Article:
OSWEGO — The Central New York community is invited to a discussion with America’s favorite weatherman and 10-time Emmy Award-winning TV personality Al Roker at 7:30 p.m. Sept. 25, in SUNY Oswego’s Marano Campus Center.
The SUNY Oswego graduate is the author of “The Storm of the Century,” just published by William Morrow.
Fellow Oswego graduate Molly Matott of WSTM-NBC/WTVH-CBS in Syracuse will interview Roker about the book on stage and then the conversation will move into a Q&A with the audience.
Following the discussion, Roker will be available to sign copies of his new book.
SUNY Oswego President Deborah F. Stanley will serve as emcee of the event.
“We’re delighted to showcase one of our most successful alumni along with one of our newest graduates who happens to be following in his steps as a weekend weathercaster in Syracuse,” she said. “Weather’s potential ferocity has tremendous ramifications, and no one conveys it better than Al Roker in his dramatic new book.”
Tickets are $30 and include VIP seating and a copy of Roker’s book.
SUNY Oswego students with valid identification can purchase tickets at the reduced rate of $22.50.
Tickets can be purchased at the river’s end bookstore, 19 W. Bridge St.
General admission tickets will be available for $5 beginning Sept. 8.
Parking for the event will be free in any campus employee or commuter parking lot.
The book provides a detailed account of the most devastating natural disaster in American history.
The category-four hurricane hit Galveston, Texas, on Sept. 8, 1900, killing 10,000 people — more deadly than Katrina and Sandy combined — and causing more than $20 million in damages.
This vastly influential event awakened a nation to the terrifying power of nature.
It not only compelled advances in how weather is understood and predicted, Roker writes, but also altered an optimistic nation’s view of its invincibility and affirmed the resolve of its people to recover from immense devastation.
Exploring the impact of the disaster on a rising nation’s confidence, Roker illuminates both the energy and the limitations of the American Century.
“We’re thrilled to be partnering with SUNY Oswego to bring to Central New York a national celebrity of Al Roker’s caliber,” said Bill Reilly, owner of the river’s end bookstore. “This event provides campus members and members of the surrounding communities with an opportunity to hear firsthand about Mr. Roker’s latest book, his creative process and the deadliest storm in our country’s history.”
Roker is the co-host and weather anchor of NBC’s “Today” show and the co-host of The Weather Channel’s “Wake Up with Al.” Over the years, Roker has reported live for “Today” from some of history’s worst storms and natural disasters.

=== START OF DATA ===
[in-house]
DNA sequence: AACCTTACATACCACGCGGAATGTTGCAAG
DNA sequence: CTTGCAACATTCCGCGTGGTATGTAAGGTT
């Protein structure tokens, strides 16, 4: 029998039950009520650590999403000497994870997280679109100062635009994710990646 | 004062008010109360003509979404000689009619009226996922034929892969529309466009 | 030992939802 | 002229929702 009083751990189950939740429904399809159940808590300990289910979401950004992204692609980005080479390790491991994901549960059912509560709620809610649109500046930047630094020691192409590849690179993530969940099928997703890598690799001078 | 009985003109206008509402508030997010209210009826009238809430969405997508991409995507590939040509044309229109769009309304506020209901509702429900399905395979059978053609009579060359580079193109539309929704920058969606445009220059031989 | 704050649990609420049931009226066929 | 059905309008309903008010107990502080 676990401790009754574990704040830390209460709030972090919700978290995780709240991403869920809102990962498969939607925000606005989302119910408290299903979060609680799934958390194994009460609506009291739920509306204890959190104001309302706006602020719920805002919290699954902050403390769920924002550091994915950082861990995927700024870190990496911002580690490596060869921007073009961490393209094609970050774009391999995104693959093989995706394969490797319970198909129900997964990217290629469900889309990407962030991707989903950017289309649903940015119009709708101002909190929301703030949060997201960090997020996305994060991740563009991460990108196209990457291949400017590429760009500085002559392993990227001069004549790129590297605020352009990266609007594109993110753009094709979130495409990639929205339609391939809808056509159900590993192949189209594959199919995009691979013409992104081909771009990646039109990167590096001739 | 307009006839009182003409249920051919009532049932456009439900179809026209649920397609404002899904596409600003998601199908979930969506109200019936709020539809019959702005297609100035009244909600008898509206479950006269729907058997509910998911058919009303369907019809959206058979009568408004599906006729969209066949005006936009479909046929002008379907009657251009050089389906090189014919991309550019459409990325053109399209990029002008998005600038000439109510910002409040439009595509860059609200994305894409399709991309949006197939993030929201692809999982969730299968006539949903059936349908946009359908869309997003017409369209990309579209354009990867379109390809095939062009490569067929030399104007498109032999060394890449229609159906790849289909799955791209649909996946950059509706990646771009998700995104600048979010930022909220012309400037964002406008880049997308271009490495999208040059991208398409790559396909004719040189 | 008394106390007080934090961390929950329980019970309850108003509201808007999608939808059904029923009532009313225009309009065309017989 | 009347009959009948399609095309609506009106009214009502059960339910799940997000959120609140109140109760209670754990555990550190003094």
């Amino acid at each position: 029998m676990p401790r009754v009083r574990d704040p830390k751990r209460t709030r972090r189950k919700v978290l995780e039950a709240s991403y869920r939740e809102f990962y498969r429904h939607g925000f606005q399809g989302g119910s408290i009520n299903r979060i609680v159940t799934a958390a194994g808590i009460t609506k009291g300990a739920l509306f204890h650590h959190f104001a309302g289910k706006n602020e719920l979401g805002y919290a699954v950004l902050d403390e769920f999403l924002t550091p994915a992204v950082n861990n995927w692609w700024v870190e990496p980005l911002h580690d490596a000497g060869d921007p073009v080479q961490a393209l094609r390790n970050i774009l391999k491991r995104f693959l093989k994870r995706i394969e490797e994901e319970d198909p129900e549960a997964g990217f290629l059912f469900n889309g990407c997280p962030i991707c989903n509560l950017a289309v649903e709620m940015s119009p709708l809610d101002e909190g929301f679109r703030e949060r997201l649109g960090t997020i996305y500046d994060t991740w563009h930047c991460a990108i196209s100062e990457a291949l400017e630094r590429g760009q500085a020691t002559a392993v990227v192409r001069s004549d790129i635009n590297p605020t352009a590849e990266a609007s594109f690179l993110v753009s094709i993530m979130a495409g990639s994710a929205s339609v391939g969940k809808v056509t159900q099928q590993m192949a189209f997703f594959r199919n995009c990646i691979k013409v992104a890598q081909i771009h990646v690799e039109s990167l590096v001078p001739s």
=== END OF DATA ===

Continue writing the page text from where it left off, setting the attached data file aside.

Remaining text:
He is a member of the American Meteorological Society and best-selling author of earlier books.
In addition to his network duties, Roker has carved out a successful career as an entrepreneur.
His multimedia company Al Roker Productions Inc. is involved in the development and production of network, cable, home video and public television projects.
He earned a bachelor’s degree in communication studies from SUNY Oswego in 1976 and received a SUNY honorary doctorate at Oswego’s 1998 commencement ceremony.
Matott, a North Syracuse native, met Roker last October when he did a live broadcast from SUNY Oswego’s Al Roker Television Studio to help celebrate 10 years of the college’s Dr. Lewis B. O’Donnell Media Summit and launch the college’s $40 million campaign, “With Passion and Purpose.”
She graduated summa cum laude with a degree in meteorology in May.
For more information or to purchase tickets, contact the river’s end bookstore at 315-342-0077 or [email protected]
Tickets are also available online at www.riversendbookstore.com
People with disabilities who need accommodations to attend this event should contact the Office of University Development at 315-312-5558 as soon as possible.
About the book
As extreme weather events grow in intensity and frequency, Roker delivers a story to match them all in power, magnitude and tragic drama with “The Storm of the Century.”
The storm’s 200-mile-per-hour winds and 15-foot waves slammed into Galveston, a prosperous and growing port city on Texas’s Gulf Coast.
By dawn the next day, the city that existed just hours before was gone.
Roker adds depth and detail to a story that gripped the country, bringing events to life through vivid moment-by-moment accounts of people who survived it — grocer Arnold Wolfram, newlywed Annie McCullough, schoolteacher Daisy Thorne, police chief Edwin Ketchum, first-grader Louise Bristol and resident weatherman Isaac Cline, who tracked the storm as he lived it — while shedding light on the environmental factors that shaped the hurricane and the historic events surrounding it.